Governments across the globe made nearly 21,000 requests for user data to Google in the first six months of 2012.
The numbers are up by 2,000 requests from the last six months of 2011, according to Google's latest Transparency Report. Google said that the US and the India made the most requests for data this year.
US officials reportedly requested Google hand over user data 7,969 times. While India asked for the firm to hand over user data 2,319 times.
"This is the sixth time we've released this data, and one trend has become clear: Government surveillance is on the rise," wrote Google's senior policy analyst Dorothy Chou in a blog post.
In the UK, however, the number of user data requests has been almost static, with 1,425 requests made in the first half of 2012, compared to 1,455 in the last six months of 2011. In both periods Google complied with 64 percent of requests.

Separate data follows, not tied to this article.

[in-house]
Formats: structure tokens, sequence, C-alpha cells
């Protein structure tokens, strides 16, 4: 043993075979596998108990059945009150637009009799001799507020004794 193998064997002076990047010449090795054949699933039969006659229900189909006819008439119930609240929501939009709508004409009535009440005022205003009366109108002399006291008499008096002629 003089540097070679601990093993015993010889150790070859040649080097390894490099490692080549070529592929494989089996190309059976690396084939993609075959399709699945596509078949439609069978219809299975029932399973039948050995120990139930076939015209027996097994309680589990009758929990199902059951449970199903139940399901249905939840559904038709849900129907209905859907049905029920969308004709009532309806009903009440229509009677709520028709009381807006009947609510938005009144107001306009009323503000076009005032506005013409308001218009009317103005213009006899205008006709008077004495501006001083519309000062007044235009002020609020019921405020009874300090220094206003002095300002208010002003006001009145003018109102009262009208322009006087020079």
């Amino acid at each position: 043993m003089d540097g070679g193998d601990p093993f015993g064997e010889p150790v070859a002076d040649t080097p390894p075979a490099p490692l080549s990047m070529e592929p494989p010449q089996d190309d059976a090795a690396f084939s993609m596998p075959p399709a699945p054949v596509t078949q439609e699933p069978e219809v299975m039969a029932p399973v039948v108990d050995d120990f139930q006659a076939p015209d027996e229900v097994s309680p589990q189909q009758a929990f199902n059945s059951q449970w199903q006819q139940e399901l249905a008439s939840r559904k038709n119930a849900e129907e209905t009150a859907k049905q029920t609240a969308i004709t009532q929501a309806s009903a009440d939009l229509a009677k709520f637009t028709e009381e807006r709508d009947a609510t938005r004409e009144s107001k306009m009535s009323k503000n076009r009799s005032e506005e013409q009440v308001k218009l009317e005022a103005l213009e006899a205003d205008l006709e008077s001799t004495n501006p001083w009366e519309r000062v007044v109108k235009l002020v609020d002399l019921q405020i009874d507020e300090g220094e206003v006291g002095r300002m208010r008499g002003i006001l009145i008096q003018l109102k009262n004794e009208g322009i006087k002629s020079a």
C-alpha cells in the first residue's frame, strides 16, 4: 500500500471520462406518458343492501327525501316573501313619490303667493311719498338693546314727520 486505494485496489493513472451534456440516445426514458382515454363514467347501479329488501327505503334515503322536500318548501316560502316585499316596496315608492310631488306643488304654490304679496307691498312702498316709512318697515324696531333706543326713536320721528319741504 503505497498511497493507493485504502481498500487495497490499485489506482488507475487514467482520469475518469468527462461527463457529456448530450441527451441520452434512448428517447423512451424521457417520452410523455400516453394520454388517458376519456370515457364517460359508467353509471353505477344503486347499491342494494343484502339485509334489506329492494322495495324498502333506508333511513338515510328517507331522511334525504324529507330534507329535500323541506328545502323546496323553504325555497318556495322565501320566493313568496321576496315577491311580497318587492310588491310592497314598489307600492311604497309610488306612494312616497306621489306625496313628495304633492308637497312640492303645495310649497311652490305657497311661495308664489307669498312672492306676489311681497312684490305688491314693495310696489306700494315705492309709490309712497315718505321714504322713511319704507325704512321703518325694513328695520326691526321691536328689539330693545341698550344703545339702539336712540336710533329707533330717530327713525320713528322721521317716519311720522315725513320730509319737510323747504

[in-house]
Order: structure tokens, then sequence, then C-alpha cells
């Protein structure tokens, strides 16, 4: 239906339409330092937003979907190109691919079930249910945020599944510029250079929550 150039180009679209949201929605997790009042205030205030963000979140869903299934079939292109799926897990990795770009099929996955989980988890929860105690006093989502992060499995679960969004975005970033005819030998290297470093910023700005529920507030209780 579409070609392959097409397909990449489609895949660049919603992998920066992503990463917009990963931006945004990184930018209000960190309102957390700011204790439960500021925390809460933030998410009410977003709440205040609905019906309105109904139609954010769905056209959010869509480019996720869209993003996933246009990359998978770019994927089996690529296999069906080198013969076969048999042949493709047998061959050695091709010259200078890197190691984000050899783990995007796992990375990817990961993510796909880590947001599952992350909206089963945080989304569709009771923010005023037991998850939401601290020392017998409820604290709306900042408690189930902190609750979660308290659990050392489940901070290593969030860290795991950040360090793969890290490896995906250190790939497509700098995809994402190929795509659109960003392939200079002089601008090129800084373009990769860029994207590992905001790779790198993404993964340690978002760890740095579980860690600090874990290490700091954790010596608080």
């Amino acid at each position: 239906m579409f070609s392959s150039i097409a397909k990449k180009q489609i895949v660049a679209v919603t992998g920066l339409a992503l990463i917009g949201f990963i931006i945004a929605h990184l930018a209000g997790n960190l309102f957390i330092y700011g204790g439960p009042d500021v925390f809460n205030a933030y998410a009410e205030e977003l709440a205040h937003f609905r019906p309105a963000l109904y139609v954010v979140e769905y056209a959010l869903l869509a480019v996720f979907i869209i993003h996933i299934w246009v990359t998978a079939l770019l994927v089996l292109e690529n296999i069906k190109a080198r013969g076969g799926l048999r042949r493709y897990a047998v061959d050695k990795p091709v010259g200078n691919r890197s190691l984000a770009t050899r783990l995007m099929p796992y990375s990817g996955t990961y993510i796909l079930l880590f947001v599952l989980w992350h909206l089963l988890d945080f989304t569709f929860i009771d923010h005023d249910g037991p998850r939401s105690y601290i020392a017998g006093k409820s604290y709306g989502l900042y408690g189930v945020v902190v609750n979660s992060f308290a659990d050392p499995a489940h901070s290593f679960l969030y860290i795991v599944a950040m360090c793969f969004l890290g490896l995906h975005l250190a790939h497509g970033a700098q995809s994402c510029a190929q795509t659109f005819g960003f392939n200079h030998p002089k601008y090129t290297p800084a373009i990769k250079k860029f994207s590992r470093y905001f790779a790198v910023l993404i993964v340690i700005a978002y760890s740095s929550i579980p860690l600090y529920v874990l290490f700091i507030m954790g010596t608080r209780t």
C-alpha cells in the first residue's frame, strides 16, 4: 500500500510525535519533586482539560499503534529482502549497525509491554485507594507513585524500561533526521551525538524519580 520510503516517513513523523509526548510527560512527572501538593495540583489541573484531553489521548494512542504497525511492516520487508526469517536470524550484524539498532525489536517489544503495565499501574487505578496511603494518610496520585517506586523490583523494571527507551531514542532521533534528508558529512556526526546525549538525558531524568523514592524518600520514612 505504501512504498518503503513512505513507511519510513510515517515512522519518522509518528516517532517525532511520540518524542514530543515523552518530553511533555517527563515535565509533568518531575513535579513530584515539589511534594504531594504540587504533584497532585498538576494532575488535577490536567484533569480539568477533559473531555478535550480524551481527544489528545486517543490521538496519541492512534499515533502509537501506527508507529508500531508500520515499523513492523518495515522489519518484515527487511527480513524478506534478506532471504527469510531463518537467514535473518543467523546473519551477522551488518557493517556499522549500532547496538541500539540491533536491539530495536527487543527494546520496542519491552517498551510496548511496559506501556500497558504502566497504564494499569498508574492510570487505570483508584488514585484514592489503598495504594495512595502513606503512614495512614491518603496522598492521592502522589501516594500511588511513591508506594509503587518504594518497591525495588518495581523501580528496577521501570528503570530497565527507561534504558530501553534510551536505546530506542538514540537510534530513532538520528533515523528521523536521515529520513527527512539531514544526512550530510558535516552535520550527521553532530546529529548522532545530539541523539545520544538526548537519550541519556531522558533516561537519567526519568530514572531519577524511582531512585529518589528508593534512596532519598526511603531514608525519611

The big change in the UK has been in removal requests, where Google is asked to remove content from its services, such as search results. Here, the number of requests has doubled over the past six months.
Google has been releasing its Transparency Report since the second half of 2009. The report was created so Google could demonstrate how many site takedowns and user data requests the firm gets each year.
When the search giant began publishing the reports in the second half of 2009 governments were requesting user data information 12,539 times over a six month period. Requests have since grown each time Google has released the report.
Google said it complied, or partially complied, with US official's requests for data 90 percent of the time. However, India's requests for user data were only accepted at a 64 percent rate.
Google's report also details world government's requests for website takedowns on Google services. During the first half of 2012 takedown requests increased to 1,791. This represents a jump from the last six months of 2011 when only 1,048 requests were made worldwide.
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